Nutbush, Tennessee, the tiny town Tina Turner put on the map, now mourns its queen
A dusty patch of land marks the spot where her modest family home once stood and where she spent her earliest years.
Surrounding it are the fields where she endured backbreaking days picking cotton as a child, when she was not studying at her desk in a one-room wooden schoolhouse during the segregation era.
The cotton fields are still there. But the youngster left them far behind to reach for the stars… and international adoration as the undisputed Queen of Rock ‘n’ Roll.
For this is the tiny community of Nutbush, deep in the gently undulating landscape of rural southwest Tennessee, roughly 50 miles from Memphis. And the girl was sharecropper’s daughter Anna Mae Bullock, later better known as Tina Turner, who passed away on Wednesday aged 83 at her palatial $76million home in Switzerland.
It’s the town she and first husband Ike made famous with their classic 1973 hit Nutbush City Limits, with its lyrics about the ‘one-horse town’ where ‘saltpork and molasses/is all you can get in jail’.
Tina Turner, who died on Wednesday, grew up in Nutbush, Tennessee, and made the tiny unincorporated community a household name with her 1973 classic Nutbush City Limits
The yearbook from Tina’s senior year, 1958, shows her ambitions even then
Nutbush’s only store closed years ago, but nailed prominently to the front is a washed-out visitors’ sign in faded blue and red paint noting the town’s most famous resident
It’s 4,790 miles from Turner’s simple early wooden home to the astonishing lakeside compound in Küsnacht near Zurich, where she lived her final years with second husband Erwin Bach.
Even the good folk of Nutbush could be forgiven for admitting it might as well be a million.
Standing beneath a sign proclaiming their favorite daughter, local Rosa Quick, 68, told DailyMail.com: ‘She died in a mansion in Switzerland and she came from here. Ain’t that something.’
Blink and you might miss the place while heading along Tennessee State Route 19. Although as you get within a few miles there is a clue to its status, with a green road sign proudly announcing that section is now the Tina Turner Highway.
Nutbush was never a city, so never actually had city limits
Get into the center of Nutbush and the community’s one-time store sits forlornly on the main route. Sadly, it shut years ago robbing the community of an informal focal point and essential service. The sagging building is now dilapidated, its white paint peeling and woodwork disintegrating.
But nailed prominently to the front is a washed-out visitors’ sign in faded blue and red paint asserting: Welcome to Nutbush, Tennessee. Birthplace of Tina Turner. The singer’s name is bracketed by jolly musical notes.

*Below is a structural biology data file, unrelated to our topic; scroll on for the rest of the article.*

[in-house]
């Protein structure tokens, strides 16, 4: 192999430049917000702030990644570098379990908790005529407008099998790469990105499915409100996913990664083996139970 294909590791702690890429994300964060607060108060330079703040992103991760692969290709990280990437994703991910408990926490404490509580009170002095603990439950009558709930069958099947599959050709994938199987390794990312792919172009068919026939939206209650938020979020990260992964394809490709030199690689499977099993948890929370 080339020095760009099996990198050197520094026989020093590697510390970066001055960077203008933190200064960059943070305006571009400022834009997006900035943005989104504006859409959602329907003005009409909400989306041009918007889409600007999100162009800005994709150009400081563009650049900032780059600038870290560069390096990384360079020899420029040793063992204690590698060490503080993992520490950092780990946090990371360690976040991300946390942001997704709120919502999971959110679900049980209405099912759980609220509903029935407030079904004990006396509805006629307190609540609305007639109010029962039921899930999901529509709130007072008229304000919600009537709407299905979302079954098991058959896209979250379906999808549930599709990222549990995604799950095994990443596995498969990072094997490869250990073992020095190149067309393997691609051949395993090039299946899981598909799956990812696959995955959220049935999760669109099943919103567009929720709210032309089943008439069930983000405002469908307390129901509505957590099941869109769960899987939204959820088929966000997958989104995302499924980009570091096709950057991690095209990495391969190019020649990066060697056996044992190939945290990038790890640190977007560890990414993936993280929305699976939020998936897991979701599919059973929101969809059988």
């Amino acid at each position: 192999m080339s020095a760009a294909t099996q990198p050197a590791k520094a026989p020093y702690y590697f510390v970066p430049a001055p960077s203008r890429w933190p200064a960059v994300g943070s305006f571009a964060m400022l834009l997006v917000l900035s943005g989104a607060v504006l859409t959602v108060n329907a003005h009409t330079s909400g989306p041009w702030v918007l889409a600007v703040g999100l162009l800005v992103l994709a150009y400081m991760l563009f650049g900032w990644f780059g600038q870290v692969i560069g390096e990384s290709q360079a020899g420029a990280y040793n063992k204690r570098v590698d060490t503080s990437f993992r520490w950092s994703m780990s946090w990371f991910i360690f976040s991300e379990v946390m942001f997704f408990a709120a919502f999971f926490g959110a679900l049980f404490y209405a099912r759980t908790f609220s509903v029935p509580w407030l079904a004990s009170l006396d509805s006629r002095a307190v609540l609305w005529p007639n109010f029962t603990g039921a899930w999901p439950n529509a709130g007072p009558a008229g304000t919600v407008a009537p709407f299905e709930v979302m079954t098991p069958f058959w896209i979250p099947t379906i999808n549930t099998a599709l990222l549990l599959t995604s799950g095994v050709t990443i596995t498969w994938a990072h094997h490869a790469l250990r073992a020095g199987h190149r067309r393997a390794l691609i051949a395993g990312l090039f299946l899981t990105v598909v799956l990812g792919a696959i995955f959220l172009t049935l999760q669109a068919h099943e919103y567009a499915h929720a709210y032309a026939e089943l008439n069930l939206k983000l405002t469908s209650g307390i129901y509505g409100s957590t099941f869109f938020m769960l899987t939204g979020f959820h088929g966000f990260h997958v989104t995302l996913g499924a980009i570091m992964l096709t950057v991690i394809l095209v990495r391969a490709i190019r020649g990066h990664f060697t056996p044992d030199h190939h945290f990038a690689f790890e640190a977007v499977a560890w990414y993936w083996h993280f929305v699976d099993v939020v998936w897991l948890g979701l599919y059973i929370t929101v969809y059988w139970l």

Well, Turner was born in hospital in nearby Brownsville. Yet who can blame the signwriter for getting carried away.
Indeed, Nutbush has its charm and virtues as DailyMail.com discovered when we visited hours after it was announced the music icon has died after battling a ‘long illness’.
Time has moved on since Turner’s opening lines in the song – ‘A church house, gin house/a schoolhouse, outhouse’ – described the community she knew while growing up in the 1940s.
The white-painted schoolhouse is no longer there, although there is still one of the Baptist churches where young Anna Mae was a star performer in the choir. There is also a gin house, which some visiting fans of the legendary singer have been disappointed to learn is nothing to do with an alcoholic tipple.
In fact, the gin house still dominates the small unincorporated community of just a few hundred people – the ‘city limits’ part of Turner’s song title being something of a misnomer.
The gin in this case refers to a cotton gin, the machine that separate cotton fibers from the cotton seeds. And the cotton crop still dominates Nutbush.
Young Anna Mae was forced to pick cotton like other neighborhood children because her father Floyd Richard Bullock was one of the area’s dozens of small sharecroppers, farmers who gave part of their cotton crops for rent. The family home was about half a mile from the gin factory.
Rosa Quick is still amazed that Tina grew up in a small home in Nutbush and died in a lakeside compound in Switzerland. ‘Ain’t that something,’ she said. Quick is pictured inside the local cotton gin
‘We all admire Tina here. She really was Simply The Best,’ said long-time Nutbush resident Maudie Solomon, 96